The yoga community is also unaware of any consumer complaints about New Hampshire YTTs that would necessitate the Office’s intervention for consumer protection purposes. As New Hampshire businesses, all other state, federal, and local business, consumer protection, and premises safety regulations already apply to New Hampshire YTTs. We also should note that yoga schools that are members of Yoga Alliance, whose mission and work is dedicated to safe, quality, accessible yoga, already abide by guidelines to best serve the public. Additional regulation is unnecessary and threatens to do more harm than good.

Most YTTs, in New Hampshire and across the country, are small businesses. Based on feedback from our members, we have learned that the time and expense to comply with regulations (like those set forth for New Hampshire private postsecondary career schools) are burdensome and have a detrimental effect on independent studios. Overregulation of yoga businesses dissuades yoga providers from offering or expanding programs and establishes a barrier to entry for small, independent yoga entrepreneurs. In fact, two of the providers that have contacted Yoga Alliance about New Hampshire’s private postsecondary school regulations are considering closing their schools.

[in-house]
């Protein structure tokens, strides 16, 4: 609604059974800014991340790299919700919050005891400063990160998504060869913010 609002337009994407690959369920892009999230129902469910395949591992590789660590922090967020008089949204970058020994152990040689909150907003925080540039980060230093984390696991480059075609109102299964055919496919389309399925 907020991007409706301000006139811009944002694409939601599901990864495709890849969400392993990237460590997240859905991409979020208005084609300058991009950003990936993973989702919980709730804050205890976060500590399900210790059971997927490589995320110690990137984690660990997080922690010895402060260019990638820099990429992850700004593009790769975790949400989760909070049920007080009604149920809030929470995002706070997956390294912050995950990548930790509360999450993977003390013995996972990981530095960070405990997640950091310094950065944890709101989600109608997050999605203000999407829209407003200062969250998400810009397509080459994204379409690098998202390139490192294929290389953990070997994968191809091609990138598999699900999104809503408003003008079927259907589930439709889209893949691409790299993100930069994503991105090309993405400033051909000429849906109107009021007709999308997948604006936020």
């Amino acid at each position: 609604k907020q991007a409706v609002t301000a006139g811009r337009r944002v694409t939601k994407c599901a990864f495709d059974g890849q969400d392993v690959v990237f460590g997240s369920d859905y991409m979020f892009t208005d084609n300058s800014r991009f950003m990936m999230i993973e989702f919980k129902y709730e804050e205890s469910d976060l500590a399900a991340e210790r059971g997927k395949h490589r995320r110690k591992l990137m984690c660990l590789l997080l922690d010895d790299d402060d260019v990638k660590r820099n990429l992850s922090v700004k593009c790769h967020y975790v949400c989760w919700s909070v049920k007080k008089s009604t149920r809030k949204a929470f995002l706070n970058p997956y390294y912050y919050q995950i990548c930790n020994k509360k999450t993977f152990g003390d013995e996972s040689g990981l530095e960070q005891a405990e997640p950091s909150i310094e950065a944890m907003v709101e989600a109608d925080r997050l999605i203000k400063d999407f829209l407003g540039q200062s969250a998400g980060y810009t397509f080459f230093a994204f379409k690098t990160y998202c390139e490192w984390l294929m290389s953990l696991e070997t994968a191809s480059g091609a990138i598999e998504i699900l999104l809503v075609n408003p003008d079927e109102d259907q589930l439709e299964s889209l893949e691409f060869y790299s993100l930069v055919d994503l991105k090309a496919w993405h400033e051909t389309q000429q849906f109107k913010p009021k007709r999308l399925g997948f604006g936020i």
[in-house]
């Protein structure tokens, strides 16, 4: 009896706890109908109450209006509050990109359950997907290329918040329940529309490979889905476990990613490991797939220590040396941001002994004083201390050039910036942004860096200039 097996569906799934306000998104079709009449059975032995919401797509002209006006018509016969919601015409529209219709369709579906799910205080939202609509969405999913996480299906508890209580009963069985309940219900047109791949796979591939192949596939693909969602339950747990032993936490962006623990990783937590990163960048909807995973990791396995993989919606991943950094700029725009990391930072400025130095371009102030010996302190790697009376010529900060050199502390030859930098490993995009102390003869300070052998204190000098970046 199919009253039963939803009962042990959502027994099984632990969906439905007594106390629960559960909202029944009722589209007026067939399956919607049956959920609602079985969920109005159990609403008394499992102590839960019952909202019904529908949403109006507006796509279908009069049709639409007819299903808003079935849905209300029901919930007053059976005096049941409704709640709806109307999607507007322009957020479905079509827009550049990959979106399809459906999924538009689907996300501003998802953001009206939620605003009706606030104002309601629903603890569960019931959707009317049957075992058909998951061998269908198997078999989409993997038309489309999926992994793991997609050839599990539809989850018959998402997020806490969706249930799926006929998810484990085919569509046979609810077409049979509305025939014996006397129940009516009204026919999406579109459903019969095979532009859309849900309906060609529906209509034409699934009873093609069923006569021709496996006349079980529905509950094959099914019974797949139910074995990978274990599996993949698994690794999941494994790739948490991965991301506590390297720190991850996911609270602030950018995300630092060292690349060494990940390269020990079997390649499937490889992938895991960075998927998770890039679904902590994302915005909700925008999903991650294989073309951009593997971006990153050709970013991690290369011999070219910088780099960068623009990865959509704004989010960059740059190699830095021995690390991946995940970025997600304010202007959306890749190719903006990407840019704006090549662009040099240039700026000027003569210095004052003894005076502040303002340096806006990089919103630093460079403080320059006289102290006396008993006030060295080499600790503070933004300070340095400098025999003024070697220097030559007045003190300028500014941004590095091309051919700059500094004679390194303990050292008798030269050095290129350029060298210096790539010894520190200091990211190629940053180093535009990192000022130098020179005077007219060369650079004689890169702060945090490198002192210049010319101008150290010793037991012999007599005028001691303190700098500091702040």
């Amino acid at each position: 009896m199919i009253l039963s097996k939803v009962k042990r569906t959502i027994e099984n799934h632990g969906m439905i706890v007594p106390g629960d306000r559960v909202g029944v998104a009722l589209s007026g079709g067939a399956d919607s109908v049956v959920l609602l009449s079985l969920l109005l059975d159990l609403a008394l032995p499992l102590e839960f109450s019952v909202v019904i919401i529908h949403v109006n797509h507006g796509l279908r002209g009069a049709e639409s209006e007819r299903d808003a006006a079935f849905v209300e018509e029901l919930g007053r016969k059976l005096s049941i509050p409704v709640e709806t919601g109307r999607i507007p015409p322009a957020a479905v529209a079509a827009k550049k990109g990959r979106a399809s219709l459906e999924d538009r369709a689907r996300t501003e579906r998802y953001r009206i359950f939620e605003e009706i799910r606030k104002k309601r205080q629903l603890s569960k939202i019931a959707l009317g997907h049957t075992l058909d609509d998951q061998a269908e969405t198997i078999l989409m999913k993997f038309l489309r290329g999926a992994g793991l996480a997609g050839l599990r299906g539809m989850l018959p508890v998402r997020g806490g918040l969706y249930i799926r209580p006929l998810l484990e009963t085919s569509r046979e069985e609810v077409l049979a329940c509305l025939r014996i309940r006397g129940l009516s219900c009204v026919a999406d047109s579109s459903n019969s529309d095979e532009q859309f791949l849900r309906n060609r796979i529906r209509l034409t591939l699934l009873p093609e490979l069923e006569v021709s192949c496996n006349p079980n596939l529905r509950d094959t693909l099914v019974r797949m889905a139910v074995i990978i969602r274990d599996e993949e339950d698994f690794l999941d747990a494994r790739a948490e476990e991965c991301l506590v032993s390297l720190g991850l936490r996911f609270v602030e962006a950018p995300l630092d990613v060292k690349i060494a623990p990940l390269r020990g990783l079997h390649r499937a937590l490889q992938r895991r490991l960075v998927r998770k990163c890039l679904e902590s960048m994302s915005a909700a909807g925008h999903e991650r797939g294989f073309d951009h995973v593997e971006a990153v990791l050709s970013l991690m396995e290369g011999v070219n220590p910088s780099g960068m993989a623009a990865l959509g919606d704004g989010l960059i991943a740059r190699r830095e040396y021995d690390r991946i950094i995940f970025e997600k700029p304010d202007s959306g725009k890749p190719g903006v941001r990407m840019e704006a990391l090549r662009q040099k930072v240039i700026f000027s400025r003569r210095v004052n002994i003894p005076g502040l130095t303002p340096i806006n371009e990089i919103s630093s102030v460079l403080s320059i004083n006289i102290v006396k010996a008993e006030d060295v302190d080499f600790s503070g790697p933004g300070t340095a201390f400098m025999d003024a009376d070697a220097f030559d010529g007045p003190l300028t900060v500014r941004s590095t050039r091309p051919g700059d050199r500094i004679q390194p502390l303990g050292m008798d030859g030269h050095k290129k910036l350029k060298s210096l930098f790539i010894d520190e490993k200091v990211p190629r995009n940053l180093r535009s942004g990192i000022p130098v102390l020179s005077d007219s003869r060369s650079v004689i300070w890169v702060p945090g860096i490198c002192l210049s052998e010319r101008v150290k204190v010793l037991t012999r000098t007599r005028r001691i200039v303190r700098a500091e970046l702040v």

Last, but certainly not least, Yoga Alliance is particularly concerned that the Office appears to be contacting YTT providers – for the first time ever – during the throes of the coronavirus pandemic. The yoga community has been disproportionately devastated by this public health emergency. Early in the pandemic, most yoga studios and schools were forced to shut their doors to comply with “stay at home” orders and social distancing regulations. Further, even before the CDC initially issued its guidance, Yoga Alliance preemptively and strongly recommended that in-person yoga cease to ensure public safety. We took this step to prioritize the health and wellbeing of all communities. In many places, yoga businesses remain closed, and for those that have opened, adherence to baseline health and safety measures severely limits operations. The consequences of adding unnecessary and harmful regulatory burdens and expenses to these businesses at a time when they are already struggling will be severe.

For these reasons, we respectfully request that the Office refrain from requiring licensure of YTTs as private postsecondary career schools. We appreciate your consideration of our position on this important issue, and we welcome to opportunity to arrange a teleconference with you and your colleagues as your earliest convenience to further discuss our concerns.

Sincerely,
Shannon Roche
President and CEO, Yoga Alliance and the Yoga Alliance Foundation